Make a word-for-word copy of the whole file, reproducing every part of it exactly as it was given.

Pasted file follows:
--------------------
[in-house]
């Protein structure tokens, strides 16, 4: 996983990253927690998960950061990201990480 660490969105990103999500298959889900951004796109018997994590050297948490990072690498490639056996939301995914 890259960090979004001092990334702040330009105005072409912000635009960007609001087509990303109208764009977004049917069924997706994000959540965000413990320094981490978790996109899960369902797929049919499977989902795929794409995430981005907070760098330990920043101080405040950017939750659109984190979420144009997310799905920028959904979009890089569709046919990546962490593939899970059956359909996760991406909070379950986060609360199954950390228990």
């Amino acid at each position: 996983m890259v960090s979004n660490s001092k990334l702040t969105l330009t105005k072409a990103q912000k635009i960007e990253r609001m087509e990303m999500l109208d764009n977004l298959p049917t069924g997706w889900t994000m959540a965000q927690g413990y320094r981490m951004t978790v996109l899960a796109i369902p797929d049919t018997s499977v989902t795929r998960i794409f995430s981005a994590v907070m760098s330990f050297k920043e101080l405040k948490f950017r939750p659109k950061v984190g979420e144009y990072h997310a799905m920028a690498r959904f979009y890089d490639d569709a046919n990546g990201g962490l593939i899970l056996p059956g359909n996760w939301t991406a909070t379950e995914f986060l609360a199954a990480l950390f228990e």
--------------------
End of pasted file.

[in-house]
């Protein structure tokens, strides 16, 4: 996983990253927690998960950061990201990480 660490969105990103999500298959889900951004796109018997994590050297948490990072690498490639056996939301995914 890259960090979004001092990334702040330009105005072409912000635009960007609001087509990303109208764009977004049917069924997706994000959540965000413990320094981490978790996109899960369902797929049919499977989902795929794409995430981005907070760098330990920043101080405040950017939750659109984190979420144009997310799905920028959904979009890089569709046919990546962490593939899970059956359909996760991406909070379950986060609360199954950390228990």
């Amino acid at each position: 996983m890259v960090s979004n660490s001092k990334l702040t969105l330009t105005k072409a990103q912000k635009i960007e990253r609001m087509e990303m999500l109208d764009n977004l298959p049917t069924g997706w889900t994000m959540a965000q927690g413990y320094r981490m951004t978790v996109l899960a796109i369902p797929d049919t018997s499977v989902t795929r998960i794409f995430s981005a994590v907070m760098s330990f050297k920043e101080l405040k948490f950017r939750p659109k950061v984190g979420e144009y990072h997310a799905m920028a690498r959904f979009y890089d490639d569709a046919n990546g990201g962490l593939i899970l056996p059956g359909n996760w939301t991406a909070t379950e995914f986060l609360a199954a990480l950390f228990e």